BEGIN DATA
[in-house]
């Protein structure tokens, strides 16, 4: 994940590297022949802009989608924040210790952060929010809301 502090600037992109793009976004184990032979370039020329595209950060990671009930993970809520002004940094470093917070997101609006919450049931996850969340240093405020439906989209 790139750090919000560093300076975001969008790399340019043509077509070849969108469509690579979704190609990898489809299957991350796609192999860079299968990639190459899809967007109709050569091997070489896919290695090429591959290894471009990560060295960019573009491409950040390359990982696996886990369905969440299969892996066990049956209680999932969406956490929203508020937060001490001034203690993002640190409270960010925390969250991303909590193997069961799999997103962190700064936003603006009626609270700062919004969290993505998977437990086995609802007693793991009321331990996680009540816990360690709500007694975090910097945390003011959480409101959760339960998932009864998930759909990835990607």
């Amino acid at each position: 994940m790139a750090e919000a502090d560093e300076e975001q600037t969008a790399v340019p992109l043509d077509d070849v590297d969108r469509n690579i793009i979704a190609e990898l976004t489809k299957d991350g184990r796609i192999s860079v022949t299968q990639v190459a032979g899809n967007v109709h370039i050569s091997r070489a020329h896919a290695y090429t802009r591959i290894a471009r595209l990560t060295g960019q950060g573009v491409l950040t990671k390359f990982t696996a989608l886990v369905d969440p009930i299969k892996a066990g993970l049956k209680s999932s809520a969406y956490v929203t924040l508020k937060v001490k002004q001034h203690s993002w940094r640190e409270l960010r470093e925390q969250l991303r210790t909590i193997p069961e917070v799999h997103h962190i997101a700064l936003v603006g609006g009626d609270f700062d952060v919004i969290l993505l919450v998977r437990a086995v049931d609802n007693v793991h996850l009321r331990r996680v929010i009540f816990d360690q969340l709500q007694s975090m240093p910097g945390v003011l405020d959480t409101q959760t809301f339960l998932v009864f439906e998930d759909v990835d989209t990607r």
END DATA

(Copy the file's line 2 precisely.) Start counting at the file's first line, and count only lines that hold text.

């Protein structure tokens, strides 16, 4: 994940590297022949802009989608924040210790952060929010809301 502090600037992109793009976004184990032979370039020329595209950060990671009930993970809520002004940094470093917070997101609006919450049931996850969340240093405020439906989209 790139750090919000560093300076975001969008790399340019043509077509070849969108469509690579979704190609990898489809299957991350796609192999860079299968990639190459899809967007109709050569091997070489896919290695090429591959290894471009990560060295960019573009491409950040390359990982696996886990369905969440299969892996066990049956209680999932969406956490929203508020937060001490001034203690993002640190409270960010925390969250991303909590193997069961799999997103962190700064936003603006009626609270700062919004969290993505998977437990086995609802007693793991009321331990996680009540816990360690709500007694975090910097945390003011959480409101959760339960998932009864998930759909990835990607």